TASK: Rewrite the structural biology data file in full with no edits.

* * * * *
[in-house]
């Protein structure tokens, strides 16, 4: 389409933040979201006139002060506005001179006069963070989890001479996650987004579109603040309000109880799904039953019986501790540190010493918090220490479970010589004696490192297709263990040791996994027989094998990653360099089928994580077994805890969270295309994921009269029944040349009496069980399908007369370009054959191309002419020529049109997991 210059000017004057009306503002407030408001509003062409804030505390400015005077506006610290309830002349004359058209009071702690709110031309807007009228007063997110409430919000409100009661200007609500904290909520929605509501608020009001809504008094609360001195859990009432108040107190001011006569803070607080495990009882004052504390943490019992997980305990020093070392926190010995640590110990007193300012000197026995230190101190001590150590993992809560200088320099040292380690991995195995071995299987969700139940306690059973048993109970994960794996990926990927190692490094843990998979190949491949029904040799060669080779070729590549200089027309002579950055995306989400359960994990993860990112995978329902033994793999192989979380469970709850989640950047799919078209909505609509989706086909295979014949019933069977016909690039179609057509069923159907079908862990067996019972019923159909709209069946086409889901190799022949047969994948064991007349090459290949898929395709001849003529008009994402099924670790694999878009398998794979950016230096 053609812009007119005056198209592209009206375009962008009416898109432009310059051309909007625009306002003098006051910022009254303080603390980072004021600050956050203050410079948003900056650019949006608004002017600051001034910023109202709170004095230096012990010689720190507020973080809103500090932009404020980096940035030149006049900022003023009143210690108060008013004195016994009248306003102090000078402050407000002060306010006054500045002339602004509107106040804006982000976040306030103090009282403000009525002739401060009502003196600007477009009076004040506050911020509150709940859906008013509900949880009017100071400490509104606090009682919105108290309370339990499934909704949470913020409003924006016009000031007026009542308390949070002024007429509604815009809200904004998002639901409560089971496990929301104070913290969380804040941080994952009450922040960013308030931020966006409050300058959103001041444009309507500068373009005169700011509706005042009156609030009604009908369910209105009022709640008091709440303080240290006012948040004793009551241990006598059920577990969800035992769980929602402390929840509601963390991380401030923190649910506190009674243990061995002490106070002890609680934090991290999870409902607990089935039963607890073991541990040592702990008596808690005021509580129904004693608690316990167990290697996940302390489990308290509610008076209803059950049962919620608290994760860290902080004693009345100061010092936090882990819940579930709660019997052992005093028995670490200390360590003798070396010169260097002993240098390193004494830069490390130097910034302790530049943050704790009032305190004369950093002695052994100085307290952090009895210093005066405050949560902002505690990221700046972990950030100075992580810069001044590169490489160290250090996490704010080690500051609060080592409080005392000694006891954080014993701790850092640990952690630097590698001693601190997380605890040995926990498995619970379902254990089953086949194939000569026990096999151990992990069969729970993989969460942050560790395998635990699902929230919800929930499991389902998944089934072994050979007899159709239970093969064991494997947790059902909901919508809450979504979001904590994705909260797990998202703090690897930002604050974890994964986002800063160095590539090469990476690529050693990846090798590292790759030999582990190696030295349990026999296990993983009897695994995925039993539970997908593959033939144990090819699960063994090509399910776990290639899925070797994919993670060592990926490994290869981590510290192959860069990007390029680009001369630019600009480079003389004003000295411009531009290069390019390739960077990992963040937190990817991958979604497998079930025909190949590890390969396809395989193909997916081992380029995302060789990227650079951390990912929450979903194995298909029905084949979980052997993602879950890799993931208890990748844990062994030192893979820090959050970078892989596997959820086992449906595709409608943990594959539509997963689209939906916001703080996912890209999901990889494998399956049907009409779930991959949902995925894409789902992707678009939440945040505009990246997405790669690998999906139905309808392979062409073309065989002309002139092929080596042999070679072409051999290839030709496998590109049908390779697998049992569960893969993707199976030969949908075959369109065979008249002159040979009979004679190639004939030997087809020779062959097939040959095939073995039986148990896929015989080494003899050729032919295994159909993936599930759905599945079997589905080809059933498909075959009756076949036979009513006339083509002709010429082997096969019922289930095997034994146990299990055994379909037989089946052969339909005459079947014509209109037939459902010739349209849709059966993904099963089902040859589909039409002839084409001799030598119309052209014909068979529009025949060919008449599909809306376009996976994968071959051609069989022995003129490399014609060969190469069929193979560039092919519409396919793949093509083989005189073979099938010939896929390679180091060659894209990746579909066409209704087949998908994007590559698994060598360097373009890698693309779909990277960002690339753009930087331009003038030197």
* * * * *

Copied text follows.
[in-house]
């Protein structure tokens, strides 16, 4: 389409933040979201006139002060506005001179006069963070989890001479996650987004579109603040309000109880799904039953019986501790540190010493918090220490479970010589004696490192297709263990040791996994027989094998990653360099089928994580077994805890969270295309994921009269029944040349009496069980399908007369370009054959191309002419020529049109997991 210059000017004057009306503002407030408001509003062409804030505390400015005077506006610290309830002349004359058209009071702690709110031309807007009228007063997110409430919000409100009661200007609500904290909520929605509501608020009001809504008094609360001195859990009432108040107190001011006569803070607080495990009882004052504390943490019992997980305990020093070392926190010995640590110990007193300012000197026995230190101190001590150590993992809560200088320099040292380690991995195995071995299987969700139940306690059973048993109970994960794996990926990927190692490094843990998979190949491949029904040799060669080779070729590549200089027309002579950055995306989400359960994990993860990112995978329902033994793999192989979380469970709850989640950047799919078209909505609509989706086909295979014949019933069977016909690039179609057509069923159907079908862990067996019972019923159909709209069946086409889901190799022949047969994948064991007349090459290949898929395709001849003529008009994402099924670790694999878009398998794979950016230096 053609812009007119005056198209592209009206375009962008009416898109432009310059051309909007625009306002003098006051910022009254303080603390980072004021600050956050203050410079948003900056650019949006608004002017600051001034910023109202709170004095230096012990010689720190507020973080809103500090932009404020980096940035030149006049900022003023009143210690108060008013004195016994009248306003102090000078402050407000002060306010006054500045002339602004509107106040804006982000976040306030103090009282403000009525002739401060009502003196600007477009009076004040506050911020509150709940859906008013509900949880009017100071400490509104606090009682919105108290309370339990499934909704949470913020409003924006016009000031007026009542308390949070002024007429509604815009809200904004998002639901409560089971496990929301104070913290969380804040941080994952009450922040960013308030931020966006409050300058959103001041444009309507500068373009005169700011509706005042009156609030009604009908369910209105009022709640008091709440303080240290006012948040004793009551241990006598059920577990969800035992769980929602402390929840509601963390991380401030923190649910506190009674243990061995002490106070002890609680934090991290999870409902607990089935039963607890073991541990040592702990008596808690005021509580129904004693608690316990167990290697996940302390489990308290509610008076209803059950049962919620608290994760860290902080004693009345100061010092936090882990819940579930709660019997052992005093028995670490200390360590003798070396010169260097002993240098390193004494830069490390130097910034302790530049943050704790009032305190004369950093002695052994100085307290952090009895210093005066405050949560902002505690990221700046972990950030100075992580810069001044590169490489160290250090996490704010080690500051609060080592409080005392000694006891954080014993701790850092640990952690630097590698001693601190997380605890040995926990498995619970379902254990089953086949194939000569026990096999151990992990069969729970993989969460942050560790395998635990699902929230919800929930499991389902998944089934072994050979007899159709239970093969064991494997947790059902909901919508809450979504979001904590994705909260797990998202703090690897930002604050974890994964986002800063160095590539090469990476690529050693990846090798590292790759030999582990190696030295349990026999296990993983009897695994995925039993539970997908593959033939144990090819699960063994090509399910776990290639899925070797994919993670060592990926490994290869981590510290192959860069990007390029680009001369630019600009480079003389004003000295411009531009290069390019390739960077990992963040937190990817991958979604497998079930025909190949590890390969396809395989193909997916081992380029995302060789990227650079951390990912929450979903194995298909029905084949979980052997993602879950890799993931208890990748844990062994030192893979820090959050970078892989596997959820086992449906595709409608943990594959539509997963689209939906916001703080996912890209999901990889494998399956049907009409779930991959949902995925894409789902992707678009939440945040505009990246997405790669690998999906139905309808392979062409073309065989002309002139092929080596042999070679072409051999290839030709496998590109049908390779697998049992569960893969993707199976030969949908075959369109065979008249002159040979009979004679190639004939030997087809020779062959097939040959095939073995039986148990896929015989080494003899050729032919295994159909993936599930759905599945079997589905080809059933498909075959009756076949036979009513006339083509002709010429082997096969019922289930095997034994146990299990055994379909037989089946052969339909005459079947014509209109037939459902010739349209849709059966993904099963089902040859589909039409002839084409001799030598119309052209014909068979529009025949060919008449599909809306376009996976994968071959051609069989022995003129490399014609060969190469069929193979560039092919519409396919793949093509083989005189073979099938010939896929390679180091060659894209990746579909066409209704087949998908994007590559698994060598360097373009890698693309779909990277960002690339753009930087331009003038030197």